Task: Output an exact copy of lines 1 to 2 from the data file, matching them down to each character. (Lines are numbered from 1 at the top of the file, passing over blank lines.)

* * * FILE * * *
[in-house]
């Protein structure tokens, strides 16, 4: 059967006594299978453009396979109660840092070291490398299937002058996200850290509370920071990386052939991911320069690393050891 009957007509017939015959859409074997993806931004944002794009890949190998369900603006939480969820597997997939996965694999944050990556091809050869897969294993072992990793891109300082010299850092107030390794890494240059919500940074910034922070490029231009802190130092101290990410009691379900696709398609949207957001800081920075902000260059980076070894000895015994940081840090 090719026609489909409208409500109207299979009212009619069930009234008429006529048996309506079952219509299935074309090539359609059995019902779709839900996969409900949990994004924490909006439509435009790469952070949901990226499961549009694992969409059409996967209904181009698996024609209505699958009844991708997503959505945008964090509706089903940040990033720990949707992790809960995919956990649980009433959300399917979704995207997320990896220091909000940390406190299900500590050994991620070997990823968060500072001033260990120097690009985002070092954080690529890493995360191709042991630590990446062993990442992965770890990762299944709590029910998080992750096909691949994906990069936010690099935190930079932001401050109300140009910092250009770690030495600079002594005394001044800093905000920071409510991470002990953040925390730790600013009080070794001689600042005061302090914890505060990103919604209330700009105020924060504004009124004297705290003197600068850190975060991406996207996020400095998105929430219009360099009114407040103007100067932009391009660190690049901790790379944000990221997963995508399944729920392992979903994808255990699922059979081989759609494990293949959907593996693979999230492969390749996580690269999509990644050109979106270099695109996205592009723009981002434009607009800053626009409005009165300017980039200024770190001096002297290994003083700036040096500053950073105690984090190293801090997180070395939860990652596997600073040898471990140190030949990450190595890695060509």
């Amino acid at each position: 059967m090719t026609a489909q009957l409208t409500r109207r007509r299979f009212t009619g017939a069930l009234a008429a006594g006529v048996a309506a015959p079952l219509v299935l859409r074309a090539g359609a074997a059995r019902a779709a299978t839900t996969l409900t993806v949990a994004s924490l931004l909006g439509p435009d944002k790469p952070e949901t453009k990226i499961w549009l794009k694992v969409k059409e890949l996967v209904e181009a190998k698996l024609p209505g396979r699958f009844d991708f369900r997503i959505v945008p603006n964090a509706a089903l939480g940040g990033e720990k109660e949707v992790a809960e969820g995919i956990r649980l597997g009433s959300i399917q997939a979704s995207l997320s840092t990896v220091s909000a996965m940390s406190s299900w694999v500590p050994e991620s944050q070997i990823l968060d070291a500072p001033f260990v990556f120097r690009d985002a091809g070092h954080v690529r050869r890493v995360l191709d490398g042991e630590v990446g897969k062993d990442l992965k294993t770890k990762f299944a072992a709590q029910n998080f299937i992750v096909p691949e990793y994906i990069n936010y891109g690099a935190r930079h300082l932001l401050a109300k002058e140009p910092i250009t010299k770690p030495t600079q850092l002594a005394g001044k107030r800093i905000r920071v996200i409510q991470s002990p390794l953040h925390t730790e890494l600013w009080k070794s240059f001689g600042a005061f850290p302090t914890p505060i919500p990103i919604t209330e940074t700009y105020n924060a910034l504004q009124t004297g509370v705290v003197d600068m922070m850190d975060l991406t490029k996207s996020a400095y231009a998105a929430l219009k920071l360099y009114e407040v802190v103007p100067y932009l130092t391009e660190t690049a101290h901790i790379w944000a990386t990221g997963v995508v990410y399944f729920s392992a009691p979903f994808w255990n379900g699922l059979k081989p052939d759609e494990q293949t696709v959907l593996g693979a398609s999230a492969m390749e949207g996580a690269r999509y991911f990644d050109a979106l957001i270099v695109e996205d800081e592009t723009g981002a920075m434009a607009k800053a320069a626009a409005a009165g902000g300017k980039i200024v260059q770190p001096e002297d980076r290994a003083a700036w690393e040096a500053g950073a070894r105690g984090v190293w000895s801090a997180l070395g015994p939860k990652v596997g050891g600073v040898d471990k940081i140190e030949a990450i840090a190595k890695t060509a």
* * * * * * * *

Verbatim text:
[in-house]
């Protein structure tokens, strides 16, 4: 059967006594299978453009396979109660840092070291490398299937002058996200850290509370920071990386052939991911320069690393050891 009957007509017939015959859409074997993806931004944002794009890949190998369900603006939480969820597997997939996965694999944050990556091809050869897969294993072992990793891109300082010299850092107030390794890494240059919500940074910034922070490029231009802190130092101290990410009691379900696709398609949207957001800081920075902000260059980076070894000895015994940081840090 090719026609489909409208409500109207299979009212009619069930009234008429006529048996309506079952219509299935074309090539359609059995019902779709839900996969409900949990994004924490909006439509435009790469952070949901990226499961549009694992969409059409996967209904181009698996024609209505699958009844991708997503959505945008964090509706089903940040990033720990949707992790809960995919956990649980009433959300399917979704995207997320990896220091909000940390406190299900500590050994991620070997990823968060500072001033260990120097690009985002070092954080690529890493995360191709042991630590990446062993990442992965770890990762299944709590029910998080992750096909691949994906990069936010690099935190930079932001401050109300140009910092250009770690030495600079002594005394001044800093905000920071409510991470002990953040925390730790600013009080070794001689600042005061302090914890505060990103919604209330700009105020924060504004009124004297705290003197600068850190975060991406996207996020400095998105929430219009360099009114407040103007100067932009391009660190690049901790790379944000990221997963995508399944729920392992979903994808255990699922059979081989759609494990293949959907593996693979999230492969390749996580690269999509990644050109979106270099695109996205592009723009981002434009607009800053626009409005009165300017980039200024770190001096002297290994003083700036040096500053950073105690984090190293801090997180070395939860990652596997600073040898471990140190030949990450190595890695060509």